There’s little question that an investment in search drives sales results for online retailers. But new data shows that the right kind of search campaign targeting consumers who research products on the web before they visit the store can make a huge difference for the bottom line. Merchants need to know that emphasizing generic instead of branded terms and focusing on search engine optimization (SEO) can yield even better in-store profits.
GroupM Search recently studied this topic and found that 93% of consumers use search when they are engaged in the purchase process. For many, search is all about using a single generic query and reviewing the search engine results page (SERP). But search can also lead buyers down the purchase funnel as they pose additional queries and get closer to deciding exactly where they’ll go and what they’ll buy. Here are the specific findings:
- When an in-store buyer uses search, he or she starts out by using generic keywords such as bicycle. While the SERP generated a click 60% of the time, only 5% actually visited a branded site. Instead, shoppers were migrating to third-party research sites.
- In-store buyers are also likely to click on organic listings. The research reveals that the vast majority (92%) of the clicks on the SERP take place on organic links, leaving only 8% to occur on paid referral links. These statistics do change slightly during the traditional Christmas shopping season, when merchants pay more for paid links and drive up paid search results on the SERP .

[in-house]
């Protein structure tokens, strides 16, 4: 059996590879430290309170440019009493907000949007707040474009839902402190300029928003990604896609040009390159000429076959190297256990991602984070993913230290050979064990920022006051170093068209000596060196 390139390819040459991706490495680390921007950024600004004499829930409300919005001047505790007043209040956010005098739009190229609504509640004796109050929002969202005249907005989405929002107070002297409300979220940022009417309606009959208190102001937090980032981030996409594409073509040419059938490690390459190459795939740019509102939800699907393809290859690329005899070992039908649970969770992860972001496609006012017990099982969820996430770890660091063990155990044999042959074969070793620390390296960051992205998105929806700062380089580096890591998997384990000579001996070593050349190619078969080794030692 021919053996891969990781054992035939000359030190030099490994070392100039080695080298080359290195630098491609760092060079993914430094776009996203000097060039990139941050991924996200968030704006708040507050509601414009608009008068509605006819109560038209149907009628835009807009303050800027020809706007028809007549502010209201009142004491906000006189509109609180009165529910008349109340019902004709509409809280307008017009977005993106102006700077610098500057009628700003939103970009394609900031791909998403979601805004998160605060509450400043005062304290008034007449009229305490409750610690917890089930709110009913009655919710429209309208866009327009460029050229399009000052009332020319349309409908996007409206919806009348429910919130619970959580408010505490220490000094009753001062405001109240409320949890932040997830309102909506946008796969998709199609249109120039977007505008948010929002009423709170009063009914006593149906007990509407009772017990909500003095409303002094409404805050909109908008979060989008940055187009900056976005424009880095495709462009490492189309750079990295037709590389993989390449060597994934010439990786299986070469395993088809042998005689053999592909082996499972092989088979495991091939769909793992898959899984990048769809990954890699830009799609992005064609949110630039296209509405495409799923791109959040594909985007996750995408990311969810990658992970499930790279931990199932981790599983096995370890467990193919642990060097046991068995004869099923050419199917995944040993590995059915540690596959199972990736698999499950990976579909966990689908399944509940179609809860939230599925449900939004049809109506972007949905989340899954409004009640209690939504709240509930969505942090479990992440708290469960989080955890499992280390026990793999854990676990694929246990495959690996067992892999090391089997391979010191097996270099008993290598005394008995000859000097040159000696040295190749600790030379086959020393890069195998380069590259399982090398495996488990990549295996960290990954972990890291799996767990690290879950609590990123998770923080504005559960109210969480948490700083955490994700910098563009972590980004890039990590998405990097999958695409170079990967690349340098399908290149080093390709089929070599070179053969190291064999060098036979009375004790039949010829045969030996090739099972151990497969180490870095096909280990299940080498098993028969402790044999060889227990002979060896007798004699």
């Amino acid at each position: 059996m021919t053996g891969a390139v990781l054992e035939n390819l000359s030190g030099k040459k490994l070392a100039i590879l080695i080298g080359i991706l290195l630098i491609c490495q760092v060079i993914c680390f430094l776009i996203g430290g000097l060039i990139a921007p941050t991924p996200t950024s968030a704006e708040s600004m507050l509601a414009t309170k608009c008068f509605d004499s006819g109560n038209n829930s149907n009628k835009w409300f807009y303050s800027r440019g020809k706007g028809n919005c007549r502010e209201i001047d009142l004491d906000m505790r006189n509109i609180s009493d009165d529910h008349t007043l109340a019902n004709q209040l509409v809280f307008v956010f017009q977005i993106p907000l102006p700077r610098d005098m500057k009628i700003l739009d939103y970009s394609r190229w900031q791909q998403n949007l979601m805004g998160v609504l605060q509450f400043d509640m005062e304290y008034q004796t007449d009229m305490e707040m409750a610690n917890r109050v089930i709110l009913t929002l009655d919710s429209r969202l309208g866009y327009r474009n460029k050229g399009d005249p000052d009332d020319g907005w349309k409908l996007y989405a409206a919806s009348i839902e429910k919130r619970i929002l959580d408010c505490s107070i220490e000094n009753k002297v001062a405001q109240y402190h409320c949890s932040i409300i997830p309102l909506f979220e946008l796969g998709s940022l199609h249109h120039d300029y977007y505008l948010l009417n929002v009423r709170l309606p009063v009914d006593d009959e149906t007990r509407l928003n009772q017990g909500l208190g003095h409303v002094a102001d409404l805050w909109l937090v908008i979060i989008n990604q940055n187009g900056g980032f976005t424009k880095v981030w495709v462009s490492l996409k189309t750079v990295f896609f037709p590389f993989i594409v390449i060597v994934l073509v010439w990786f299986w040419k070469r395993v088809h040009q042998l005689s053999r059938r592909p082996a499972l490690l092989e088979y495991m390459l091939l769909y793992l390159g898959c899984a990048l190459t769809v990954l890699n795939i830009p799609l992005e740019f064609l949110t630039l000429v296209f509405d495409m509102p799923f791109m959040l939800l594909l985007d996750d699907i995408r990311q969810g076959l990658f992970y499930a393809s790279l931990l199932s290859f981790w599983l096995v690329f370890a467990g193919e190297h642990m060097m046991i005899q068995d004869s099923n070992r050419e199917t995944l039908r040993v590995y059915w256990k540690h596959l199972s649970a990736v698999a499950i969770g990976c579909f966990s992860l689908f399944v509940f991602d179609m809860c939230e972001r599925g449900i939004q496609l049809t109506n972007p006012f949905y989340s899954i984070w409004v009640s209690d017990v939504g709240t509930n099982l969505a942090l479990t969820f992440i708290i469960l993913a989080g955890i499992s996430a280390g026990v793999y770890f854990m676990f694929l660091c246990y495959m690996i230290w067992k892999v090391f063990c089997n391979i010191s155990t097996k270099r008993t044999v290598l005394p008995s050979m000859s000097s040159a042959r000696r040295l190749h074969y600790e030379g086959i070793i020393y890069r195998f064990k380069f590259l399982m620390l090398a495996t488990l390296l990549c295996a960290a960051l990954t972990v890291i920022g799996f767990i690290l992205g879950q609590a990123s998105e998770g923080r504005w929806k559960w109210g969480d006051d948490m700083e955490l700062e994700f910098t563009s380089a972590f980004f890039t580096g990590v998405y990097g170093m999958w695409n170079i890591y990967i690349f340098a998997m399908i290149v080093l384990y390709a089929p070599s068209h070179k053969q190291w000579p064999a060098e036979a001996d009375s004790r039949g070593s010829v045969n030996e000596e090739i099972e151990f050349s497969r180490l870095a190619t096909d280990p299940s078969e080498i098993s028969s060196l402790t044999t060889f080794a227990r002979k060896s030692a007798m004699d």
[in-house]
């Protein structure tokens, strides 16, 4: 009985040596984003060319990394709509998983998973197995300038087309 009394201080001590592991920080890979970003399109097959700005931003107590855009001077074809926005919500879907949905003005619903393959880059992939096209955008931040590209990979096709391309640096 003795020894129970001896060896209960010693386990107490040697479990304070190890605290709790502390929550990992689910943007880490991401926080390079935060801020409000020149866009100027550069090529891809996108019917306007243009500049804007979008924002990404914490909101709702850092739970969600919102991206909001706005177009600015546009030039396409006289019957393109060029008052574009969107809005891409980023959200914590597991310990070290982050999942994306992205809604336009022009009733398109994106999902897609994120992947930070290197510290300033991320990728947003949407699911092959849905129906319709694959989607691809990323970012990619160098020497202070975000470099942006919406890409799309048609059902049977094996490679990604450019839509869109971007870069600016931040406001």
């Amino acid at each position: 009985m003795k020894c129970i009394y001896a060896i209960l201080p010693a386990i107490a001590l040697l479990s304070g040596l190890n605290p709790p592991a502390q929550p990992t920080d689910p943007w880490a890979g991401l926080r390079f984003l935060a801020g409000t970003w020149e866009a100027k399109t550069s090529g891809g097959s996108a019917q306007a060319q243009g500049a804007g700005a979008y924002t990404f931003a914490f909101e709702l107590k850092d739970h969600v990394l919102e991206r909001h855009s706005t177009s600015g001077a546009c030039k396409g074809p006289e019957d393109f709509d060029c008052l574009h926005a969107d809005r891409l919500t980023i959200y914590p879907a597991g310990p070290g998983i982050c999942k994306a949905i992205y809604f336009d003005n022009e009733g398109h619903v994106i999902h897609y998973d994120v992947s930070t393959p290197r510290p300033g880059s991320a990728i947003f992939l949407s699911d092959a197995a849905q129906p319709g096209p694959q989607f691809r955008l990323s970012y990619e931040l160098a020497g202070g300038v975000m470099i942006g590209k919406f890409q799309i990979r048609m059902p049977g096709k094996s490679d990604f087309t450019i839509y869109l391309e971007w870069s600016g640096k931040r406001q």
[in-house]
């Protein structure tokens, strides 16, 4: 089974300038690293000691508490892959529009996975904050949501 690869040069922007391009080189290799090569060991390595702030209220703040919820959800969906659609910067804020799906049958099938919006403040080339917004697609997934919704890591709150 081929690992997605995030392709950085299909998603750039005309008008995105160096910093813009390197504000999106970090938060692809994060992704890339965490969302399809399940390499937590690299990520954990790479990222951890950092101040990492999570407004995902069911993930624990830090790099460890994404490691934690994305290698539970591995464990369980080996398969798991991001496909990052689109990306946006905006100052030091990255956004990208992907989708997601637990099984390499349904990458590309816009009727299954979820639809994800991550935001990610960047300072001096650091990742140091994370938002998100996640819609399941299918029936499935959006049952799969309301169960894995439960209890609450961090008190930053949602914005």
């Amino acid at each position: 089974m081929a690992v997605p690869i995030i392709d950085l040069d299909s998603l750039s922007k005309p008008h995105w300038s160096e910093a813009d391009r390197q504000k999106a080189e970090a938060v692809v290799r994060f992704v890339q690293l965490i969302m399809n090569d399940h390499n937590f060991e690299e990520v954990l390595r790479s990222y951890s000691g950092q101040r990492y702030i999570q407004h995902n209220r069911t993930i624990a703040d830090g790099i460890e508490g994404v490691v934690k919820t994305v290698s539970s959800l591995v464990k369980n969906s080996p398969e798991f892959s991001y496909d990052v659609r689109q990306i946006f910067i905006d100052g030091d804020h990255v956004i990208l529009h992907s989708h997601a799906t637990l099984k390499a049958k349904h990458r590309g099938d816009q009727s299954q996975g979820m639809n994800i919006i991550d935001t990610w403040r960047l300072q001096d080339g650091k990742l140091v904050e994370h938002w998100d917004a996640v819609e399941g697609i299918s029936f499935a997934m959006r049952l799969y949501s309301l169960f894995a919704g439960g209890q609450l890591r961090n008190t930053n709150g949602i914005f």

- In-store buyers who use search also visit the store locator page or link. The value of the store locator page should not be undervalued. According to this study, “more than 5 percent of the traffic measured to an advertiser’s site was store locator activity.”
In-store buyers are hoping to see product pricing and reviews in the SERP that is returned to them. They also appreciate being able to see the product before they make their decision to drive to the store to make the purchase. The average search user performs 7 searches a month. And 5.2 of these searches lead them to click on a link (but these clicks are not always to branded sites).
The study authors note, “Consumers are spending more time at non-brand site destinations.” To capture more in-store buyers, researchers recommend that merchants form partnerships with third-party contents sites. In that way, potential in-store buyers will be as likely to encounter a merchant there as they will in a branded link.[Source: From Intent to In-Store: Search’s Role in the New Retail Shopper Profile. GroupMSearch.com. October. 2011. Web. 24 Oct. 2011]